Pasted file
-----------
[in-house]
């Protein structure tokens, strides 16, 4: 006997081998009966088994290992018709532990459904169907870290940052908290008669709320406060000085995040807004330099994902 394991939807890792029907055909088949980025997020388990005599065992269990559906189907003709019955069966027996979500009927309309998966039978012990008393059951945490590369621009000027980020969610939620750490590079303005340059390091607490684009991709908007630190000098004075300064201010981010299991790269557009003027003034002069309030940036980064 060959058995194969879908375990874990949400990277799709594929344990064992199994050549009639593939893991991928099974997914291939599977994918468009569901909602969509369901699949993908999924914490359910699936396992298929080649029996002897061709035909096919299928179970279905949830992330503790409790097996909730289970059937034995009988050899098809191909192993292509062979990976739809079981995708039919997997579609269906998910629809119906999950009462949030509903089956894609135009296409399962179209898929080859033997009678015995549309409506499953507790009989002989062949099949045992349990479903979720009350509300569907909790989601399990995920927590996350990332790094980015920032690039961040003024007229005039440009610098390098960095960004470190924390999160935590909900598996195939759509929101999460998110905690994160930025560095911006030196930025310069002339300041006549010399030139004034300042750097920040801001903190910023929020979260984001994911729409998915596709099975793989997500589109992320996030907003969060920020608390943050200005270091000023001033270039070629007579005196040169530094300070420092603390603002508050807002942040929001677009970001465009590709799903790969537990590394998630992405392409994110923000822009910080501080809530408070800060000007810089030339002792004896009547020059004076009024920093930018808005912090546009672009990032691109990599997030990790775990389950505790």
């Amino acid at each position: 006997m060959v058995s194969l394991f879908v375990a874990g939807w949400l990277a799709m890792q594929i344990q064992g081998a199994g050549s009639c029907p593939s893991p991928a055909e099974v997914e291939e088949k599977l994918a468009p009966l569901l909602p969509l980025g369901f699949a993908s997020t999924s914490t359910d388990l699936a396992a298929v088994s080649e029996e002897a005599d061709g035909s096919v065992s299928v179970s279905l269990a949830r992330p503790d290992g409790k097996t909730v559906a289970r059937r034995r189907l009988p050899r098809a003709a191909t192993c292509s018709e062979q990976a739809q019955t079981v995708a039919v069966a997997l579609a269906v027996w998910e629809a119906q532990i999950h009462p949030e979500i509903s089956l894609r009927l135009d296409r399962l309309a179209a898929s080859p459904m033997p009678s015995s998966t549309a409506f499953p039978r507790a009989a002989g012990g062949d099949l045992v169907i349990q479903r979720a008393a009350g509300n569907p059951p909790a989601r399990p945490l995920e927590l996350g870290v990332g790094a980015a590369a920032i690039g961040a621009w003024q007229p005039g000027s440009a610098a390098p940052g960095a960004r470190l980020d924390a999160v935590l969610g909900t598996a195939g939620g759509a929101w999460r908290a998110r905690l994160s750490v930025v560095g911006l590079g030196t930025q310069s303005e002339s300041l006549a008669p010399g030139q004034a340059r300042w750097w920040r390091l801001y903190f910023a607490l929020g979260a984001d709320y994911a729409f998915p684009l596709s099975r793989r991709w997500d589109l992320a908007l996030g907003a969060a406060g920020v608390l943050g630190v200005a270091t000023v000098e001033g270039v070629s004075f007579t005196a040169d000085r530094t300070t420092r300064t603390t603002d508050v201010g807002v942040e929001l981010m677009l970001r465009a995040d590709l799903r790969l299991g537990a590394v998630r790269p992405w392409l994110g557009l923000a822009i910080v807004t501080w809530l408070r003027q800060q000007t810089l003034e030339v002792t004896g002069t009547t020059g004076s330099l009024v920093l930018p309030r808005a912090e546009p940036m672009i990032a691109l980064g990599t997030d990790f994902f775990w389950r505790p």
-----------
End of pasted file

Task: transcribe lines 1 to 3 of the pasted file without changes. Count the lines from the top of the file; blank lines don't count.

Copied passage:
[in-house]
């Protein structure tokens, strides 16, 4: 006997081998009966088994290992018709532990459904169907870290940052908290008669709320406060000085995040807004330099994902 394991939807890792029907055909088949980025997020388990005599065992269990559906189907003709019955069966027996979500009927309309998966039978012990008393059951945490590369621009000027980020969610939620750490590079303005340059390091607490684009991709908007630190000098004075300064201010981010299991790269557009003027003034002069309030940036980064 060959058995194969879908375990874990949400990277799709594929344990064992199994050549009639593939893991991928099974997914291939599977994918468009569901909602969509369901699949993908999924914490359910699936396992298929080649029996002897061709035909096919299928179970279905949830992330503790409790097996909730289970059937034995009988050899098809191909192993292509062979990976739809079981995708039919997997579609269906998910629809119906999950009462949030509903089956894609135009296409399962179209898929080859033997009678015995549309409506499953507790009989002989062949099949045992349990479903979720009350509300569907909790989601399990995920927590996350990332790094980015920032690039961040003024007229005039440009610098390098960095960004470190924390999160935590909900598996195939759509929101999460998110905690994160930025560095911006030196930025310069002339300041006549010399030139004034300042750097920040801001903190910023929020979260984001994911729409998915596709099975793989997500589109992320996030907003969060920020608390943050200005270091000023001033270039070629007579005196040169530094300070420092603390603002508050807002942040929001677009970001465009590709799903790969537990590394998630992405392409994110923000822009910080501080809530408070800060000007810089030339002792004896009547020059004076009024920093930018808005912090546009672009990032691109990599997030990790775990389950505790």
């Amino acid at each position: 006997m060959v058995s194969l394991f879908v375990a874990g939807w949400l990277a799709m890792q594929i344990q064992g081998a199994g050549s009639c029907p593939s893991p991928a055909e099974v997914e291939e088949k599977l994918a468009p009966l569901l909602p969509l980025g369901f699949a993908s997020t999924s914490t359910d388990l699936a396992a298929v088994s080649e029996e002897a005599d061709g035909s096919v065992s299928v179970s279905l269990a949830r992330p503790d290992g409790k097996t909730v559906a289970r059937r034995r189907l009988p050899r098809a003709a191909t192993c292509s018709e062979q990976a739809q019955t079981v995708a039919v069966a997997l579609a269906v027996w998910e629809a119906q532990i999950h009462p949030e979500i509903s089956l894609r009927l135009d296409r399962l309309a179209a898929s080859p459904m033997p009678s015995s998966t549309a409506f499953p039978r507790a009989a002989g012990g062949d099949l045992v169907i349990q479903r979720a008393a009350g509300n569907p059951p909790a989601r399990p945490l995920e927590l996350g870290v990332g790094a980015a590369a920032i690039g961040a621009w003024q007229p005039g000027s440009a610098a390098p940052g960095a960004r470190l980020d924390a999160v935590l969610g909900t598996a195939g939620g759509a929101w999460r908290a998110r905690l994160s750490v930025v560095g911006l590079g030196t930025q310069s303005e002339s300041l006549a008669p010399g030139q004034a340059r300042w750097w920040r390091l801001y903190f910023a607490l929020g979260a984001d709320y994911a729409f998915p684009l596709s099975r793989r991709w997500d589109l992320a908007l996030g907003a969060a406060g920020v608390l943050g630190v200005a270091t000023v000098e001033g270039v070629s004075f007579t005196a040169d000085r530094t300070t420092r300064t603390t603002d508050v201010g807002v942040e929001l981010m677009l970001r465009a995040d590709l799903r790969l299991g537990a590394v998630r790269p992405w392409l994110g557009l923000a822009i910080v807004t501080w809530l408070r003027q800060q000007t810089l003034e030339v002792t004896g002069t009547t020059g004076s330099l009024v920093l930018p309030r808005a912090e546009p940036m672009i990032a691109l980064g990599t997030d990790f994902f775990w389950r505790p």